These numbers are not particularly gloomy from the standpoint of the prospects of the evolution of life. According to these numbers, there is a chance of only 5% per billion years that a particular planet in our galaxy would get the “really bad” type of “class 1000” gamma ray burst during a billion year period. There would be a 40% chance of a planet in our galaxy getting a “fairly bad” blast from a “class 100” gamma ray burst, but such a blast would be unlikely to set back evolution on that planet by very much.
Let's also remember that Thomas and the others make clear (in the previously cited paper) that gamma ray bursts are only really devastating if they occur over the equator of the planet, and the chances are 80% that such a blast would not occur over the equator of any particular planet. That means the chance of a planet getting zapped really bad by gamma rays is not the 5% per billion years that Piran and Jiminez cite, but an actual net effective chance of only 1% per billion years.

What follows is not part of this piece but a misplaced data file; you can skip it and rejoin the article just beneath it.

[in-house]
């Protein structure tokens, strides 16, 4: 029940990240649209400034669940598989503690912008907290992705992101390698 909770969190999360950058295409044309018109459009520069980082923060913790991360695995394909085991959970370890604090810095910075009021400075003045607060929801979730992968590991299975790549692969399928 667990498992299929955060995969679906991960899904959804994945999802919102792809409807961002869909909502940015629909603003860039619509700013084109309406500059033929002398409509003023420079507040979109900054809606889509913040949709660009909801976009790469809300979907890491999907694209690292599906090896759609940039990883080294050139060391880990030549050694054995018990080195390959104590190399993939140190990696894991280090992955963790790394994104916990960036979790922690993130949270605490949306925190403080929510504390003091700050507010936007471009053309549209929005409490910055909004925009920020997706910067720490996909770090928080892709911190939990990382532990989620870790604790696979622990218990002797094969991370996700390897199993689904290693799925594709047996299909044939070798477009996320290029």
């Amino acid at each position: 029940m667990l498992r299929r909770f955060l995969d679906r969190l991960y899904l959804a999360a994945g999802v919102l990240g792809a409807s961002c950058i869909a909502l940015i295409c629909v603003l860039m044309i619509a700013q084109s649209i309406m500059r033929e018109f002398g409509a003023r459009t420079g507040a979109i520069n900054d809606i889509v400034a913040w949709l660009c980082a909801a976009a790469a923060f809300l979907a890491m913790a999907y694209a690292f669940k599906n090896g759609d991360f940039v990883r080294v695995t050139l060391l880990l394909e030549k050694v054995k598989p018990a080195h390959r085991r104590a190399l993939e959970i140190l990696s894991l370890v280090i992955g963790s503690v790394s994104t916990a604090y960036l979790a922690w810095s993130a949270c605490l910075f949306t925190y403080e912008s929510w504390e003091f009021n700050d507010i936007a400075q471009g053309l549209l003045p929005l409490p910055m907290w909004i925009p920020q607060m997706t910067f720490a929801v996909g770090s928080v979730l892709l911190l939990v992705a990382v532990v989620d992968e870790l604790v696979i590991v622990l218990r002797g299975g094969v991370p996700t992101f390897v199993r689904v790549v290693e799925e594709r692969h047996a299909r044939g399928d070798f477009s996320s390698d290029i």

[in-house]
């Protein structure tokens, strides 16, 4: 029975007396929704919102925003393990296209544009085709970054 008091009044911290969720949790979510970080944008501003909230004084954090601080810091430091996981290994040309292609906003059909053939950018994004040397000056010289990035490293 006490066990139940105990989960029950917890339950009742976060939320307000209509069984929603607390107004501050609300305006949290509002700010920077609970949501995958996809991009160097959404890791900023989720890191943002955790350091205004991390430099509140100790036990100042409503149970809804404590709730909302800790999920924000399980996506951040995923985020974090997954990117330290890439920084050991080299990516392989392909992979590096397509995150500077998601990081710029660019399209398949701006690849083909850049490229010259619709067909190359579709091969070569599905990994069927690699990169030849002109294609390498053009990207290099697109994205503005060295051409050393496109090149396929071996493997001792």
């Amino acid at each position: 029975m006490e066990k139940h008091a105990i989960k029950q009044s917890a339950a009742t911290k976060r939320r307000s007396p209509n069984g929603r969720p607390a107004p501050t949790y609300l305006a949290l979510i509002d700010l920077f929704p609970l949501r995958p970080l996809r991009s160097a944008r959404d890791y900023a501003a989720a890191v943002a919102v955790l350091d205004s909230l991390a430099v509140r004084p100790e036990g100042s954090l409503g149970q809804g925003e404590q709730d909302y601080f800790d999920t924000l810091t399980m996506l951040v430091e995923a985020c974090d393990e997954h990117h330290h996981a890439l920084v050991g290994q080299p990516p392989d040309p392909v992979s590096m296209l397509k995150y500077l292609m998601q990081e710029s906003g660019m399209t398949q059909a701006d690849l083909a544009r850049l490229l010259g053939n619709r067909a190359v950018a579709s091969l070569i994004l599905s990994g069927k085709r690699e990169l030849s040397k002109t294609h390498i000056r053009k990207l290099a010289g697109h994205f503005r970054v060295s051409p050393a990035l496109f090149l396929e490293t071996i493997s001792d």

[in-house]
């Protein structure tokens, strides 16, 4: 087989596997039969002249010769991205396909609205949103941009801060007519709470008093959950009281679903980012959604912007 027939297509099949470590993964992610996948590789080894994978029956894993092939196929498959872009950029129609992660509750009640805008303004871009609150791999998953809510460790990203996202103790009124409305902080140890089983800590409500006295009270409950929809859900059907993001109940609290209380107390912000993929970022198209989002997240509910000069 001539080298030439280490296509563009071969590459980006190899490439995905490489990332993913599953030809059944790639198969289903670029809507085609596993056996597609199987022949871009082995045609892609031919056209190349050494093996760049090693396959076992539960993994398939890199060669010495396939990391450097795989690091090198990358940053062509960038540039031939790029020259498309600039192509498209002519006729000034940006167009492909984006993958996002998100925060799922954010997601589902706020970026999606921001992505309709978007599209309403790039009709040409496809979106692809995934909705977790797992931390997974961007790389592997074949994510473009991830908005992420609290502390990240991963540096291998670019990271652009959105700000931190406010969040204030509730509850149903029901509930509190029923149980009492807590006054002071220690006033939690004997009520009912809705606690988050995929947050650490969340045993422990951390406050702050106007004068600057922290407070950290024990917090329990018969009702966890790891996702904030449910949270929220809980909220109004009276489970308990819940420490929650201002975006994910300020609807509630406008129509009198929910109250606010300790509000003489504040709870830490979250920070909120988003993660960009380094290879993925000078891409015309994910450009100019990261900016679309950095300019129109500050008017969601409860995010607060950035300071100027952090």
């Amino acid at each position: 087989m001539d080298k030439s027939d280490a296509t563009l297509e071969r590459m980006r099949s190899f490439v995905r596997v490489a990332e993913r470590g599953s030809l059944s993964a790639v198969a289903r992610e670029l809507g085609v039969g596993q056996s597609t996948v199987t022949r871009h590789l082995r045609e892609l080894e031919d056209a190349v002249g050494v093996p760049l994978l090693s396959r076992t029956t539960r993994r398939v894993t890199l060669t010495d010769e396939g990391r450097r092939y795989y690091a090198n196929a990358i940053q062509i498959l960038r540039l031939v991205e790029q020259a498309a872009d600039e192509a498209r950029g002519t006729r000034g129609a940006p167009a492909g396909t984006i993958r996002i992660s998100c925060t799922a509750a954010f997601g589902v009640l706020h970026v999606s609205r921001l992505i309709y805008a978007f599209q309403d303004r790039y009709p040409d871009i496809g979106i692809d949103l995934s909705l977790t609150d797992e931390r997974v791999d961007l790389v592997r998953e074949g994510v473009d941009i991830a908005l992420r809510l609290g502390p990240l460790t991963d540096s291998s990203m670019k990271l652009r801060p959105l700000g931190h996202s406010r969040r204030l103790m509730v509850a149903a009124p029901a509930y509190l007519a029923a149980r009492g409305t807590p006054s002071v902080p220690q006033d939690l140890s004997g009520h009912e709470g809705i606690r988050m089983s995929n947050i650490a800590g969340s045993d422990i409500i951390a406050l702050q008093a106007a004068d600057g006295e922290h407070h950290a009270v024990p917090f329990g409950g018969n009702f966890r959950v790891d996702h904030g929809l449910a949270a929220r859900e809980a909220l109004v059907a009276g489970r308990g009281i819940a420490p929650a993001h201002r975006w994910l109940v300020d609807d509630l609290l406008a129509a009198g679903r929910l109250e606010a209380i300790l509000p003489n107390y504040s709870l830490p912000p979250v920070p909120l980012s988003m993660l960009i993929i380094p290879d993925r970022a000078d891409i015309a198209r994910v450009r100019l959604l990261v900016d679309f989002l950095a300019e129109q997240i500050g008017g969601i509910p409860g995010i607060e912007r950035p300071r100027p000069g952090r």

Also, since different solar systems have different planes of inclination, and different planets have different tilts, even the worst type of gamma ray burst would never wipe out life throughout all the planets in a large fraction of a galaxy, because only some of those planets would experience the gamma ray burst above their equators.
Given also the fact (as I discussed before) that Piran and Jiminez have only a faulty reference to back up their insinuation that the “class 1000” gamma ray burst would wipe out most of the atmosphere of a planet, overall these conclusions fail to back up any conclusion that gamma ray bursts are an overwhelming obstruction to the evolution of life in this galaxy or any other large galaxy.